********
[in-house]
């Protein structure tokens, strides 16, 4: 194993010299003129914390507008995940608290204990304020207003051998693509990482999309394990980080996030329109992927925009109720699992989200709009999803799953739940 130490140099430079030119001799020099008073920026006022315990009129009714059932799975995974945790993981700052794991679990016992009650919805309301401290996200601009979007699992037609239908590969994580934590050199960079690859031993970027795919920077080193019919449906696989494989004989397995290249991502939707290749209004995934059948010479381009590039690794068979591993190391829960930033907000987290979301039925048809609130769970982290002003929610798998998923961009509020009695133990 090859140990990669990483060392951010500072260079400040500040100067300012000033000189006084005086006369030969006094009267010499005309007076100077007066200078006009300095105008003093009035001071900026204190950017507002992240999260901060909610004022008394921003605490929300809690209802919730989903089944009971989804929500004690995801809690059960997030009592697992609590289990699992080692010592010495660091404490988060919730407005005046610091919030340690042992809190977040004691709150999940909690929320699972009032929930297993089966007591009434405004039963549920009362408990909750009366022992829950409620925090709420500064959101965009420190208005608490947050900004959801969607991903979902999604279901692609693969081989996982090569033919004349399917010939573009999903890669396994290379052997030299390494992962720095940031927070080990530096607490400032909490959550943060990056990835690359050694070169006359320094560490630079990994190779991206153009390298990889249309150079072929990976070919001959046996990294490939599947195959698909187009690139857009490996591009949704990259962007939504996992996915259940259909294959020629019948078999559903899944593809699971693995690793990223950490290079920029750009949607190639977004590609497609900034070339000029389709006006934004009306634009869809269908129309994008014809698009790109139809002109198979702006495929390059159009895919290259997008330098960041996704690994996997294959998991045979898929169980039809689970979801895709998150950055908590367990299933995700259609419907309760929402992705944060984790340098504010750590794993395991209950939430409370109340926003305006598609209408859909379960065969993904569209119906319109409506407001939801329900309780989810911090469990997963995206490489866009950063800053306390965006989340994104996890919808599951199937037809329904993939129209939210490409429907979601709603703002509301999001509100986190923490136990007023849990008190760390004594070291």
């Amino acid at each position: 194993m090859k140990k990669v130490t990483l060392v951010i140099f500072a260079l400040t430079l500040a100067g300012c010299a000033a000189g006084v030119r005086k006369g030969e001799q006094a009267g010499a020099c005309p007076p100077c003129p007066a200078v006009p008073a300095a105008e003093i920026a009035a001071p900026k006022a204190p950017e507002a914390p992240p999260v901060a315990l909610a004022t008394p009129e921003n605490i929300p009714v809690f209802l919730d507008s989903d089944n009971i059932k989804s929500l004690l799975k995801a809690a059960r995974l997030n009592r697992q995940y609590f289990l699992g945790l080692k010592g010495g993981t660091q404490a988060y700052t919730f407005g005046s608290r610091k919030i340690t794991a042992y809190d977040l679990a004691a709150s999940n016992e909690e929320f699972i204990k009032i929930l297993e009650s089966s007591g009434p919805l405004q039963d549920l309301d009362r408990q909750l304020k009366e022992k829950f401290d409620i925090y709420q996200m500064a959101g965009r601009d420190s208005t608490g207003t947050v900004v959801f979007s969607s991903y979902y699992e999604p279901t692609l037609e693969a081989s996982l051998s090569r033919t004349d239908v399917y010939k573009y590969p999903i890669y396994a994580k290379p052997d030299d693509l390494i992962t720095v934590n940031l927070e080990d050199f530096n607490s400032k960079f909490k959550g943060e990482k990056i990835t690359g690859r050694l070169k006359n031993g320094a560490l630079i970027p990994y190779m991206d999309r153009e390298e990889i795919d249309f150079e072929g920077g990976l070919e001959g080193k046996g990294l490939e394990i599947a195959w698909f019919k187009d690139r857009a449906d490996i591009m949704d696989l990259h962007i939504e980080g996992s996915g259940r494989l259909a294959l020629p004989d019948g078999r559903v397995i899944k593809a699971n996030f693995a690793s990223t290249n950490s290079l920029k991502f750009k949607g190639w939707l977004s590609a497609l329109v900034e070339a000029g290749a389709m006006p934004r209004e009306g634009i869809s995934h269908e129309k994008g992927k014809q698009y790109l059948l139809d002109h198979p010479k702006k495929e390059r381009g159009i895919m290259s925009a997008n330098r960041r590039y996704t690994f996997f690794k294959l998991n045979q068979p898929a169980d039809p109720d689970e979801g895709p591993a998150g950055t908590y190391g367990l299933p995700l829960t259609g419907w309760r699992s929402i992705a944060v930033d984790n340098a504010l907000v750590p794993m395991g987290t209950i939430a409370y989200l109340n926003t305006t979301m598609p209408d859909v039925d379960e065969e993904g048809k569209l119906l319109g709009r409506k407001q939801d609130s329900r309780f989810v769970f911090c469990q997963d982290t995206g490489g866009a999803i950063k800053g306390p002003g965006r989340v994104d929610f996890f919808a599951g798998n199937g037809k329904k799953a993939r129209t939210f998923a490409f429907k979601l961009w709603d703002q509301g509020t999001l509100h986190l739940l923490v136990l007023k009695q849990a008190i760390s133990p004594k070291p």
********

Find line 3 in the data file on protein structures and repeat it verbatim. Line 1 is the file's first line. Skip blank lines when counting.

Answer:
């Amino acid at each position: 194993m090859k140990k990669v130490t990483l060392v951010i140099f500072a260079l400040t430079l500040a100067g300012c010299a000033a000189g006084v030119r005086k006369g030969e001799q006094a009267g010499a020099c005309p007076p100077c003129p007066a200078v006009p008073a300095a105008e003093i920026a009035a001071p900026k006022a204190p950017e507002a914390p992240p999260v901060a315990l909610a004022t008394p009129e921003n605490i929300p009714v809690f209802l919730d507008s989903d089944n009971i059932k989804s929500l004690l799975k995801a809690a059960r995974l997030n009592r697992q995940y609590f289990l699992g945790l080692k010592g010495g993981t660091q404490a988060y700052t919730f407005g005046s608290r610091k919030i340690t794991a042992y809190d977040l679990a004691a709150s999940n016992e909690e929320f699972i204990k009032i929930l297993e009650s089966s007591g009434p919805l405004q039963d549920l309301d009362r408990q909750l304020k009366e022992k829950f401290d409620i925090y709420q996200m500064a959101g965009r601009d420190s208005t608490g207003t947050v900004v959801f979007s969607s991903y979902y699992e999604p279901t692609l037609e693969a081989s996982l051998s090569r033919t004349d239908v399917y010939k573009y590969p999903i890669y396994a994580k290379p052997d030299d693509l390494i992962t720095v934590n940031l927070e080990d050199f530096n607490s400032k960079f909490k959550g943060e990482k990056i990835t690359g690859r050694l070169k006359n031993g320094a560490l630079i970027p990994y190779m991206d999309r153009e390298e990889i795919d249309f150079e072929g920077g990976l070919e001959g080193k046996g990294l490939e394990i599947a195959w698909f019919k187009d690139r857009a449906d490996i591009m949704d696989l990259h962007i939504e980080g996992s996915g259940r494989l259909a294959l020629p004989d019948g078999r559903v397995i899944k593809a699971n996030f693995a690793s990223t290249n950490s290079l920029k991502f750009k949607g190639w939707l977004s590609a497609l329109v900034e070339a000029g290749a389709m006006p934004r209004e009306g634009i869809s995934h269908e129309k994008g992927k014809q698009y790109l059948l139809d002109h198979p010479k702006k495929e390059r381009g159009i895919m290259s925009a997008n330098r960041r590039y996704t690994f996997f690794k294959l998991n045979q068979p898929a169980d039809p109720d689970e979801g895709p591993a998150g950055t908590y190391g367990l299933p995700l829960t259609g419907w309760r699992s929402i992705a944060v930033d984790n340098a504010l907000v750590p794993m395991g987290t209950i939430a409370y989200l109340n926003t305006t979301m598609p209408d859909v039925d379960e065969e993904g048809k569209l119906l319109g709009r409506k407001q939801d609130s329900r309780f989810v769970f911090c469990q997963d982290t995206g490489g866009a999803i950063k800053g306390p002003g965006r989340v994104d929610f996890f919808a599951g798998n199937g037809k329904k799953a993939r129209t939210f998923a490409f429907k979601l961009w709603d703002q509301g509020t999001l509100h986190l739940l923490v136990l007023k009695q849990a008190i760390s133990p004594k070291p």